As the world continues to migrate to cities and pressures from failed or failing states push populations toward armed insurrection, it is quite possible that our next conflict could be another irregular war fought against guerrillas and insurgents. Even if we do end up facing a peer or near-peer competitor as the defense establishment is predicting, many of the lessons of the Iraq War still ring true. If we find ourselves facing such a foe, it would be highly likely that our opponents would fight us with a blend of conventional warfare—using ships, tanks, and warplanes—as well as with irregular tactics such as we faced in Iraq and Afghanistan. Blending both types of warfare, which has been called “hybrid warfare” or “conflict in the grey zone” enables our enemies to counter some of our conventional advantages asymmetrically, and challenge us symmetrically with forces that are on par with our capabilities. The use of paramilitaries or militias rather than uniformed soldiers, ambushing logistics convoys with improvised explosive devices, and hiding soldiers and resources amongst the civilian population- all staples of the Iraq conflict- are tactics that have also been used by Russia and other states because they make attribution and retaliation more difficult. It would be a dangerous proposition to hope that nation-state competitors we face in the future have not studied the war in Iraq and adapted their tactics. 

The two volumes of the Iraq War Study, completed in 2016 but not released until the very end of 2018, may be found here. Download them if you’re interested, just so you can have them for later….

Volume One (2003-2006): https://publications.armywarcollege.edu/publication-detail.cfm?publicationID=3667

Volume Two (2007-2011): https://publications.armywarcollege.edu/publication-detail.cfm?publicationID=3668

 

New on the bookshelf

I’ve recently acquired a book or two on urban conflict:

image: amazon.com

Blood and Concrete: 21st Century Conflict in Urban Centers and Megacities

A 768 page brick of a book, consisting mostly of articles on the subject previously published in Small Wars Journal. I’ve read a few of them but there is plenty more to chew on. Some new material, including a preface by David Kilcullen.

Surprise content: a reprint of the review of Operation Whirlwind Michael Peck wrote for SWJ! link to original is here: Review of Operation Whirlwind in Small Wars Journal

Published January 2019, Amazon.com link

image: amazon.com

Cities Under Siege: The New Military Urbanism

Another interesting title, but I haven’t been able to get into it yet – it has been a busy couple of weeks. Where the above title goes into mainly the kinetic considerations of urban battles that largely haven’t been fought yet, this one stops to consider the extensive and increasing militarization of the largely non-kinetic life we lead in the West, via surveillance, security bureaucracy/ theatre and the manipulation of fear and language.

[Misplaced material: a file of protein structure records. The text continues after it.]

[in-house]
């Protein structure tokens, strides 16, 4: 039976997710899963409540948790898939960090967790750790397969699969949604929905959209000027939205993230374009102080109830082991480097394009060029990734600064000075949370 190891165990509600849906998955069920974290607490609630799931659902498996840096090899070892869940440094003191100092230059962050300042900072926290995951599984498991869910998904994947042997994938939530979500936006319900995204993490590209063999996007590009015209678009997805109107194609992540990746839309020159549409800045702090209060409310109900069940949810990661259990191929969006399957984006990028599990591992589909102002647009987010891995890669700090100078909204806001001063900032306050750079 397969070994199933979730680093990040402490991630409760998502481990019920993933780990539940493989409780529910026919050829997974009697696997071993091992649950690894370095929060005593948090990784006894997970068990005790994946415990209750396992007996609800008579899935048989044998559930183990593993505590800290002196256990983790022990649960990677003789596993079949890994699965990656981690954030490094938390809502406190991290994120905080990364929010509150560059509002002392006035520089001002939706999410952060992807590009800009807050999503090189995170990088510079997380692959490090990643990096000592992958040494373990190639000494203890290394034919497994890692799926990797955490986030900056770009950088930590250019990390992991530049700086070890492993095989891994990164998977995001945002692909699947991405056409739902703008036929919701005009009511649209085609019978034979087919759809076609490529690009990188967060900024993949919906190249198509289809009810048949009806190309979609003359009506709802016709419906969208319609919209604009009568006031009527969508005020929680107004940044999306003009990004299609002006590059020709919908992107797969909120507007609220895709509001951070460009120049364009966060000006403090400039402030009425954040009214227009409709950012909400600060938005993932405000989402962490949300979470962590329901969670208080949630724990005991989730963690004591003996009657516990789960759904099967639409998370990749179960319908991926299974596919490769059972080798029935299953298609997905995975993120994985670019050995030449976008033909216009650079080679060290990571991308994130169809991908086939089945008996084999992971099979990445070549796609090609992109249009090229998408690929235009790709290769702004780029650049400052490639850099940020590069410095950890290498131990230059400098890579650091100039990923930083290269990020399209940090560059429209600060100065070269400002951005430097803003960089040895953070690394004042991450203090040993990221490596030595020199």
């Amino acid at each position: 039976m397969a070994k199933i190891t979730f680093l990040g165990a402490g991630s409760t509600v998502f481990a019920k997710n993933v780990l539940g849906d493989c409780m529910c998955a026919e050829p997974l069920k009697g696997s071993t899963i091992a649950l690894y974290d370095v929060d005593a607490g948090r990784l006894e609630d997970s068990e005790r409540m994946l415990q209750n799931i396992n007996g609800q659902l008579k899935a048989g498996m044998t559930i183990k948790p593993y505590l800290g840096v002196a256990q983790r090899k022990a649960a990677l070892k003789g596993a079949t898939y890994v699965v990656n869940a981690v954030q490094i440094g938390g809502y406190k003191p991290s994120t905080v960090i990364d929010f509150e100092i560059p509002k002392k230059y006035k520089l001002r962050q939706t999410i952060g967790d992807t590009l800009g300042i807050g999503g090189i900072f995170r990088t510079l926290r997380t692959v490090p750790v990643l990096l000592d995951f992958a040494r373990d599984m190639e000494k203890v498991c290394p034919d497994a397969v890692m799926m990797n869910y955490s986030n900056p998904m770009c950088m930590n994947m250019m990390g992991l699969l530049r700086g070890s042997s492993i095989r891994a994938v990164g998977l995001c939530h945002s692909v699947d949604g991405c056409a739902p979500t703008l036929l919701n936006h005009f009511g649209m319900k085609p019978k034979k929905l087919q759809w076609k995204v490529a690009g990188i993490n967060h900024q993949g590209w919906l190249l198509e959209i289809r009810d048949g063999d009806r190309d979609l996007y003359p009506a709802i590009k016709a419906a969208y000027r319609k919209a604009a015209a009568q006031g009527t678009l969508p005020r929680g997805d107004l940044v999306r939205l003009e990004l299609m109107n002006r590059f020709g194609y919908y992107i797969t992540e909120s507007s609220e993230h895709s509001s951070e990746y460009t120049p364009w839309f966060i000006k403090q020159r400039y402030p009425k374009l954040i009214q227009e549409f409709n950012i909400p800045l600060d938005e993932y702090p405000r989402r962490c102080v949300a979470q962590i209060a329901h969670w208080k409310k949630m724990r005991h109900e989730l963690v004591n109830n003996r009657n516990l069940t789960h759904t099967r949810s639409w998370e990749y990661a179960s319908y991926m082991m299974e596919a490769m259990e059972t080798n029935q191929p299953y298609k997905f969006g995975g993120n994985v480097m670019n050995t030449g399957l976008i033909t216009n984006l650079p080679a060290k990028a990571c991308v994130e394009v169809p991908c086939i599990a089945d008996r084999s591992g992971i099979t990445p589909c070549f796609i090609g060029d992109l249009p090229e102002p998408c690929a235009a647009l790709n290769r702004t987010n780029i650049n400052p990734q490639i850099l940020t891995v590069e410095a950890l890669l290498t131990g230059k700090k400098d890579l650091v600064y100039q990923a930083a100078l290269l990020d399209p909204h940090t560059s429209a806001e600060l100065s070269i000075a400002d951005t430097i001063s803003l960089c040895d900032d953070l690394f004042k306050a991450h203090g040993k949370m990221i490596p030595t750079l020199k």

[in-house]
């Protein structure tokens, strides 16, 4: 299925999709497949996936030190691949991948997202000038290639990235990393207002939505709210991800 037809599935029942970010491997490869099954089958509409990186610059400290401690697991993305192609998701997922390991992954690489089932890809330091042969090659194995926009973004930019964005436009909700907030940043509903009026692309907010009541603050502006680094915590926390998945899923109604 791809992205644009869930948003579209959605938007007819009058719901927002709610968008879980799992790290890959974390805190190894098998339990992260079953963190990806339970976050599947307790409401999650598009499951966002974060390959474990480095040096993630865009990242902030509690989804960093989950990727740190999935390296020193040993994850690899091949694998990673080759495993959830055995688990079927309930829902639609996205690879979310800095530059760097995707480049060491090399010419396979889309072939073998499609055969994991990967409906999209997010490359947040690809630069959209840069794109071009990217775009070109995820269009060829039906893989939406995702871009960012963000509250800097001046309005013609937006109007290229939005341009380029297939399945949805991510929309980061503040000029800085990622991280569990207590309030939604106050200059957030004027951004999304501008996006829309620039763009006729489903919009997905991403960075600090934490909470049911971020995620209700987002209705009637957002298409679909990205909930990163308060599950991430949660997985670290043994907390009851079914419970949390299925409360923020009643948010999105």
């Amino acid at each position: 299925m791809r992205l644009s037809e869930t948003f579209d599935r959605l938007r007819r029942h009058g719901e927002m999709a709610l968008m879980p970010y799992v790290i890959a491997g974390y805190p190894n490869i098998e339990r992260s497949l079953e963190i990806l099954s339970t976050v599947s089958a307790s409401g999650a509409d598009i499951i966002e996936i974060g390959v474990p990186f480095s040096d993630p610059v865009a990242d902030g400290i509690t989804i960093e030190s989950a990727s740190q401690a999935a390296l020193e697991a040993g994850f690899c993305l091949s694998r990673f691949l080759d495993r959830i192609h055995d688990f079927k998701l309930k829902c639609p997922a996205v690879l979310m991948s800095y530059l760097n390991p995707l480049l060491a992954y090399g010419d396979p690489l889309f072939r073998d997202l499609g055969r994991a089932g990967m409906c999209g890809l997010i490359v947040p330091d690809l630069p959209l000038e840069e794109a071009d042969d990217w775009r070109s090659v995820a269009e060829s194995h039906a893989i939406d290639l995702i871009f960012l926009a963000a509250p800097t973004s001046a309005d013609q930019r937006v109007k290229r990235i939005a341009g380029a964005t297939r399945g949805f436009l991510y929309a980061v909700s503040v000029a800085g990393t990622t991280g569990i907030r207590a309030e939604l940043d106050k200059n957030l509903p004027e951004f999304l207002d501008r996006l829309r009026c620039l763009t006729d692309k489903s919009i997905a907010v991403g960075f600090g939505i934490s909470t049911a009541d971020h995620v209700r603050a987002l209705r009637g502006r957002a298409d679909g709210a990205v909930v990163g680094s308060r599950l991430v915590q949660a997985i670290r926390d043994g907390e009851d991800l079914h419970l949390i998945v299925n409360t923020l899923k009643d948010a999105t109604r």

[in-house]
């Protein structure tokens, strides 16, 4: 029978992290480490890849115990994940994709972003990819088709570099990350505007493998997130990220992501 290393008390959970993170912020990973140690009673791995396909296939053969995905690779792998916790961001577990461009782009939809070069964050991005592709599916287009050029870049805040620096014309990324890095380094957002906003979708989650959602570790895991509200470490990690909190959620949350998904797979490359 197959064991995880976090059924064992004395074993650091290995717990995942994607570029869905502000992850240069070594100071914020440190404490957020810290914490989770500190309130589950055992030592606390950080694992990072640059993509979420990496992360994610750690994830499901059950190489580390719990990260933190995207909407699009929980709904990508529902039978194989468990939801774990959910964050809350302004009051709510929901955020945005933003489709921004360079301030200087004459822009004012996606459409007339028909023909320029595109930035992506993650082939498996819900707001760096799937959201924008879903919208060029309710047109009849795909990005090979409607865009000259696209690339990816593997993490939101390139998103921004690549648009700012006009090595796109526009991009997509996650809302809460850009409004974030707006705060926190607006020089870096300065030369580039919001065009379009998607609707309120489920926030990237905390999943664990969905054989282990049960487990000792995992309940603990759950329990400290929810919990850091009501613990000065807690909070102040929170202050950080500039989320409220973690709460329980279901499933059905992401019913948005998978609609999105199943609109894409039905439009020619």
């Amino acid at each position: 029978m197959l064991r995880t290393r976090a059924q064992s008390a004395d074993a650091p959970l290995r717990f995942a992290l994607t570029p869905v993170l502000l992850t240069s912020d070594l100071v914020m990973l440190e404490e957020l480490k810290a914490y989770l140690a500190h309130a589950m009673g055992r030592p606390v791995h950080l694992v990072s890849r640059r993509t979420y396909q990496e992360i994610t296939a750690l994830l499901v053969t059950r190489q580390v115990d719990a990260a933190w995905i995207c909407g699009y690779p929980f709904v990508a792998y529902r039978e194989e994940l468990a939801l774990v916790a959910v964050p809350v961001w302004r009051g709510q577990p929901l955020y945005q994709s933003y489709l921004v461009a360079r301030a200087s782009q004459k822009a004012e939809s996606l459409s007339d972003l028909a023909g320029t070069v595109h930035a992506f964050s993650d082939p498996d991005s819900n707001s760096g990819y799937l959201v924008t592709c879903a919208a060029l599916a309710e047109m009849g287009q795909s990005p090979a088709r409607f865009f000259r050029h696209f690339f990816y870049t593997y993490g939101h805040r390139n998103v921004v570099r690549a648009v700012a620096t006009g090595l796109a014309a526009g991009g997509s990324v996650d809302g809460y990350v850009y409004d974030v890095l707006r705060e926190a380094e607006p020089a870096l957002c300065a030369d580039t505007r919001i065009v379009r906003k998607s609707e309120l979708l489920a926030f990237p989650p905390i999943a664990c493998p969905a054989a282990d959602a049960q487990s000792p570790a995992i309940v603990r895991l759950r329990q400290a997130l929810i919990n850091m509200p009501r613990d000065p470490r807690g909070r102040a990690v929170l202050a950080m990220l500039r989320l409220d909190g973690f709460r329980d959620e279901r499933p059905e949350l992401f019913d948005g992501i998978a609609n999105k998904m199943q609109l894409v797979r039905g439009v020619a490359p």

Published 2011, Amazon.com link

Both of these make good additions to the library I have been building on the subject, which includes:

  • Out of the Mountains: the Coming Age of the Urban Guerrilla by David Kilcullen
  • Concrete Hell: Urban Warfare from Stalingrad to Iraq by Louis diMarco
  • Planet of Slums by Mike Davis

An early example of an urban COIN megagame

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Very new from the History of Wargaming Project by John Curry, is a book reprinting rules for making up and playing a multi-player game on urban counterinsurgency, along with analysis of many urban insurgency incidents… including the Battle of Algiers, which was still quite recent as the original documents are from 1966.

Unless I miss my guess, this is “URB-INS”, contained in the “Report on Urban Insurgency Studies”, done in 1966 by Simulmatics Corporation. I remember examining a copy of this in the US Army War College’s library briefly (Back, then forth); I found it by chance there, but I wasn’t going to pass up a look at such an early example of a manual game on counterinsurgency in a generic city. I recall it was pretty sophisticated for its day – double-blind play with an umpire using a third board; time lag on intelligence and movements; uncertain information on sympathizers for either side; interrogation and arrest; etc..

Buy your copy at:

http://www.wargaming.co/professional/details/pentagonurbancoin.htm

EDIT: I was wrong! Turns out the game in question is URB-COIN, developed by Abt Associates in 1966. It is related to two other games Abt did for the US military, AGILE-COIN and POLITICA. Faithful Readuhs may recall my mention of AGILE-COIN as an early attempt to model rural insurgency in a couple of my presentations, and the game is described in greater detail in Andrew Wilson’s very good book The Bomb and The Computer (also available from John Curry as a reprint).

http://www.wargaming.co/professional/details/awthebomb.htm

Clark Abt did very well for himself and the world of simulations and games, as he was one of the first major designers and promoters of “serious games”. He designed dozens of games on a very wide variety of topics, most of them educational and policy games though he had quite a few DARPA contracts too. He is still alive and his company, Abt Associates, is doing very well (and seemingly not doing work for the military any more, at least not overtly). You can see part of his “Serious Games”, a major work, here:

https://books.google.ca/books?id=axUs9HA-hF8C&printsec=frontcover&dq=inauthor:%22Clark+C.+Abt%22&hl=en&sa=X&ved=0ahUKEwj238Tq8b_cAhWCJ3wKHf0GD0kQ6AEIKTAA#v=onepage&q&f=false